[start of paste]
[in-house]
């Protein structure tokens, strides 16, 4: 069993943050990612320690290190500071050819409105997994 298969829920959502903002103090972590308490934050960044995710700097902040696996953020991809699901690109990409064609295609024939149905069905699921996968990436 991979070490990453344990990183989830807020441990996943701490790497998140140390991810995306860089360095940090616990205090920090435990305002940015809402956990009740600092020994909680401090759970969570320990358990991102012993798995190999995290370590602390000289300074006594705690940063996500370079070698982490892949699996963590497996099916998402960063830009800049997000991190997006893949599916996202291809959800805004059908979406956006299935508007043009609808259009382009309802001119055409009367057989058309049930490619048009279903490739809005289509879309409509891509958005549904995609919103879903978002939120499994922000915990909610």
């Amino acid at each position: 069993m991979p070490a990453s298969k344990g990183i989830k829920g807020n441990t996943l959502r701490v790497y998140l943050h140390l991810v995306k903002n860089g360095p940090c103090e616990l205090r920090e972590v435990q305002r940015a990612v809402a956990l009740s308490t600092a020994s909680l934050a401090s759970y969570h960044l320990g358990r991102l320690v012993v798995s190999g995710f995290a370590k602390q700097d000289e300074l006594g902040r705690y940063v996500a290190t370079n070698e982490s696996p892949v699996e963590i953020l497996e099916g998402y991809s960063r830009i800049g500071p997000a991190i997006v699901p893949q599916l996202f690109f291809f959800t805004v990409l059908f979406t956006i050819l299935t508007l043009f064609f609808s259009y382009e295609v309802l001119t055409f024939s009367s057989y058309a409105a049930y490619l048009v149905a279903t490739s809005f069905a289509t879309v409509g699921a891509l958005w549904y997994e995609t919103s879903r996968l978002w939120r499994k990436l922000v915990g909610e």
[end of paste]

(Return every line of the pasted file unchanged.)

[in-house]
């Protein structure tokens, strides 16, 4: 069993943050990612320690290190500071050819409105997994 298969829920959502903002103090972590308490934050960044995710700097902040696996953020991809699901690109990409064609295609024939149905069905699921996968990436 991979070490990453344990990183989830807020441990996943701490790497998140140390991810995306860089360095940090616990205090920090435990305002940015809402956990009740600092020994909680401090759970969570320990358990991102012993798995190999995290370590602390000289300074006594705690940063996500370079070698982490892949699996963590497996099916998402960063830009800049997000991190997006893949599916996202291809959800805004059908979406956006299935508007043009609808259009382009309802001119055409009367057989058309049930490619048009279903490739809005289509879309409509891509958005549904995609919103879903978002939120499994922000915990909610």
């Amino acid at each position: 069993m991979p070490a990453s298969k344990g990183i989830k829920g807020n441990t996943l959502r701490v790497y998140l943050h140390l991810v995306k903002n860089g360095p940090c103090e616990l205090r920090e972590v435990q305002r940015a990612v809402a956990l009740s308490t600092a020994s909680l934050a401090s759970y969570h960044l320990g358990r991102l320690v012993v798995s190999g995710f995290a370590k602390q700097d000289e300074l006594g902040r705690y940063v996500a290190t370079n070698e982490s696996p892949v699996e963590i953020l497996e099916g998402y991809s960063r830009i800049g500071p997000a991190i997006v699901p893949q599916l996202f690109f291809f959800t805004v990409l059908f979406t956006i050819l299935t508007l043009f064609f609808s259009y382009e295609v309802l001119t055409f024939s009367s057989y058309a409105a049930y490619l048009v149905a279903t490739s809005f069905a289509t879309v409509g699921a891509l958005w549904y997994e995609t919103s879903r996968l978002w939120r499994k990436l922000v915990g909610e």